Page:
Filed under: 2011 made in, printmaking | Tags: etching, intaglio, photopolymer
These are the results of a workshop I took on photopolymer etching at Warringah Print Studio under the guidance of Janet Ayliffe. They are not as high quality as I’d hoped for but they do lead me to believe that the medium has a lot of potential for my work. Consequently I have invested in some more photopolymer plates to be used when time permits.
Filed under: exhibition | Tags: artist book, censorship, dh lawrence, embroidery, etching, exhibition, feminism, library
A catalog for the exhibition Banned Books in Australia at the Baillieu Library has been released and a second edition with extra academic papers is on its way. Filled with essays by curators David Bennett, Jenny Lee and Richard Pennell on the history and status of censorship in Australia. It also contains my two works included in the show. The show is nearing it’s close and will only be open till Monday. Banned Books details.
The Lady’s Garden
Through the dichotomy of decorative and sublime responses to the landscape notions of constructed femininity as a means of control and censorship are investigated in these books. D.H. Lawrence’s novel Lady Chatterly’s lover has been used to set the framework of the garden to uncover how certain views or vistas are deemed unsafe needing categorisation and control for safe consumption, with true nature suppressed bellow. Informed by a history of female amateur artists and the controls exerted on them, this work plays with form and style to draw together histories of art, censorship, and female repression.
I have invested in a portable hotplate to facilitate hard grounding plates at the studio. Today it was put to use on two plates.
The process is as follows.
Polish and degrease the plate. The plate is cleaned with brasso and then degreased with dilute cloudy ammonia and whiting before rinsing.
The plate is placed on a hotplate and allowed to dry and heat up before a lump of hard ground is smeared over the surface and spread across the surface with a roller to create an even layer.
The layer of ground is golden in colour. The plate is smoked in order to strengthen the ground, increasing its resistance, and to turn it black. The plate is suspended face down and taper candles are burnt underneath, the carbon in the smoke becoming part of the ground.
Unfortunately the wind blows necessitating frequent relighting of tapers and much frustration. The resulting two plates are now ready for drawing.
Other adventures had today include meeting a gallery cat.
And procuring graphite powder for projects.
I’m feeling a strong pull back to the blackness of my uni works. A desire to create rich, velvety,disturbing black masses again. I keep returning in thought to the aims of my etchings at that time and how I might achieve them now, need to devote more time.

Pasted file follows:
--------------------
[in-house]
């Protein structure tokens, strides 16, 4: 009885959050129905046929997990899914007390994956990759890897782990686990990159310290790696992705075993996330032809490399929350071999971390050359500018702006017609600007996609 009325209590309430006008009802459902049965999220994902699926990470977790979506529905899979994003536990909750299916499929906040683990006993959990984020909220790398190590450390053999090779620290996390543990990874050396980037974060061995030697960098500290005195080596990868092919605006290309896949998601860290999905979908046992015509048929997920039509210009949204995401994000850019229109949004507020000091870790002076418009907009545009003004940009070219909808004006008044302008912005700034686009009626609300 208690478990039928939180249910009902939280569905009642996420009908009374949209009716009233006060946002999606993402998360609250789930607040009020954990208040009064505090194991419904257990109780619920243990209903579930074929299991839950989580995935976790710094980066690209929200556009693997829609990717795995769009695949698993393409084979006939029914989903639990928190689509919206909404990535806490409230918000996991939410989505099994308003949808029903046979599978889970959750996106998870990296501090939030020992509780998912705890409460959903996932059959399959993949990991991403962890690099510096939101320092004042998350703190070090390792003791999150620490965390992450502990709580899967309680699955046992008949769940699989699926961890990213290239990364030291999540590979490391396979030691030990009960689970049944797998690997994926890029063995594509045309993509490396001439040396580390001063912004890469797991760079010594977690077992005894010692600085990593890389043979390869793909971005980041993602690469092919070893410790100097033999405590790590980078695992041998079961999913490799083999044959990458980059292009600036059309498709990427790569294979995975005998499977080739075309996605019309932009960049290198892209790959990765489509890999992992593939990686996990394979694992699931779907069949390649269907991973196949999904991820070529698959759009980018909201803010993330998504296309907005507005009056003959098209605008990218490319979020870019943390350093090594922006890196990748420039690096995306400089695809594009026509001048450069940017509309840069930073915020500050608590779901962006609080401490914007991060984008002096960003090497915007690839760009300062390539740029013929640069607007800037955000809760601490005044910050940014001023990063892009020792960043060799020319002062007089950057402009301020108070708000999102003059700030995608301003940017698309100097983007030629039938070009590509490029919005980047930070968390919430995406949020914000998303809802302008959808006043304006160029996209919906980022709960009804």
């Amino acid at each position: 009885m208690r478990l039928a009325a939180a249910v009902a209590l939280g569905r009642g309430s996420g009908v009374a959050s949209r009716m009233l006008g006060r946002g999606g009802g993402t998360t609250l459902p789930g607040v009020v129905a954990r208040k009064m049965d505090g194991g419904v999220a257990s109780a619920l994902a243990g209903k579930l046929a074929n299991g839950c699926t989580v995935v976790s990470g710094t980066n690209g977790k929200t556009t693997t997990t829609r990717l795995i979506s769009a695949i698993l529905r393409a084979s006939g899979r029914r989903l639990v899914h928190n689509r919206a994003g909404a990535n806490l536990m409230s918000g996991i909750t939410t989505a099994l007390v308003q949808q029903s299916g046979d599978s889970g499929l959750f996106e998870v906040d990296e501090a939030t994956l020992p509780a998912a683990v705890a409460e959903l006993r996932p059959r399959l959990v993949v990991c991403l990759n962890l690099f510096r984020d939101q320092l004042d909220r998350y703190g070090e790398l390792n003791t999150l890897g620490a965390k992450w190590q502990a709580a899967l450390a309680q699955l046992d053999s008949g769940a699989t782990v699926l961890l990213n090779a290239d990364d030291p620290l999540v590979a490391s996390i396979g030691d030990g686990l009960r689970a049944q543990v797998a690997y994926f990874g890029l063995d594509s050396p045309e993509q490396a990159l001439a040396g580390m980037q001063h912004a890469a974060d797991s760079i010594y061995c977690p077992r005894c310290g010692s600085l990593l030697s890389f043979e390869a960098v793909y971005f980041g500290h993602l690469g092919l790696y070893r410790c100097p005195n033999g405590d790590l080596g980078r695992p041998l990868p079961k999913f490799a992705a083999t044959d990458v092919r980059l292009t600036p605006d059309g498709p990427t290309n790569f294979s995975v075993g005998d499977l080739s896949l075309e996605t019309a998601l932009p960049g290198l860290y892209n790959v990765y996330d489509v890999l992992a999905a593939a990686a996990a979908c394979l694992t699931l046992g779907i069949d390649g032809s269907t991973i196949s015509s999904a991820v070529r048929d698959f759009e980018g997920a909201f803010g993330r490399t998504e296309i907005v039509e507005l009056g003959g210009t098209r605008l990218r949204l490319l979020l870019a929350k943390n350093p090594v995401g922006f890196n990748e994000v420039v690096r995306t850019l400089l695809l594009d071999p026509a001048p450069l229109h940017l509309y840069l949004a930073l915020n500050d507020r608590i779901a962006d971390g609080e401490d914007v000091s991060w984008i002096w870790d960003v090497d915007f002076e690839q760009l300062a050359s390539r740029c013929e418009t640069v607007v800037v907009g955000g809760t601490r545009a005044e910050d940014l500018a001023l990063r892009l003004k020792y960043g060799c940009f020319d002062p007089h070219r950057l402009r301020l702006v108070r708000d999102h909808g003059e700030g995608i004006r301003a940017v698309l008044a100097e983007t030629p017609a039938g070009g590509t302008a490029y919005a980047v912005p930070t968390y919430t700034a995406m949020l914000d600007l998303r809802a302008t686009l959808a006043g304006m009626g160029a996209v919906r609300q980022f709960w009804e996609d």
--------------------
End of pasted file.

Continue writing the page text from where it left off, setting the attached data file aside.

Filed under: 2010, made in, book binding, craft, printmaking | Tags: artist book, embroidery, etching
The second copy of my embroidery and etching book The Lady’s Garden. These two books were created for the exhibition Banned Books at the Baillieu Library, details here. I’m in some good company, Eyewitness by Theo Strasser and Peter Lyssiotis is something else.
Filed under: 2010, made in, book binding, craft, printmaking | Tags: artist book, botanical, embroidery, etching, illustration
The results of backyard etching and a long day printing. This book is one of a pair to be shown as part of a group show in a few weeks. Examining definitions of femininity and how these have influenced the censoring of information for the protection of women’s delicate sensibilities. The imagerey is specifically in response to the garden imagery of DH Lawrence’s Lady Chatterly’s Lover.
Filed under: printmaking, surrounds | Tags: botanic illustration, copper, etching
Drawing onto copper is one of the most beautiful processes, inevitably leading to disappointment when the plate is printed and the lines no longer sparkle and shimmer. Some drawing towards the book I’m currently working on.
Today I applied a hard ground to two copper plates at home, a first. Spoilt by a beautifully set up work shop at uni it is a joy to discover how to set up an impromptu workshop, spread across kitchen and yard, including the clothes line. These two plates are for a book I’m working on currently.
This print is from the time when my intentions for my work first began to fall into place, a coalescence of subject and technique. Made at the commencement of second year uni it is the earliest work that will appear on this site, a starting point for all that’s followed.
Plates so small you can see the grain of the aquatint. Under exposure mechanically produced, forcing our eyes to adjust. My home amongst the murky depths.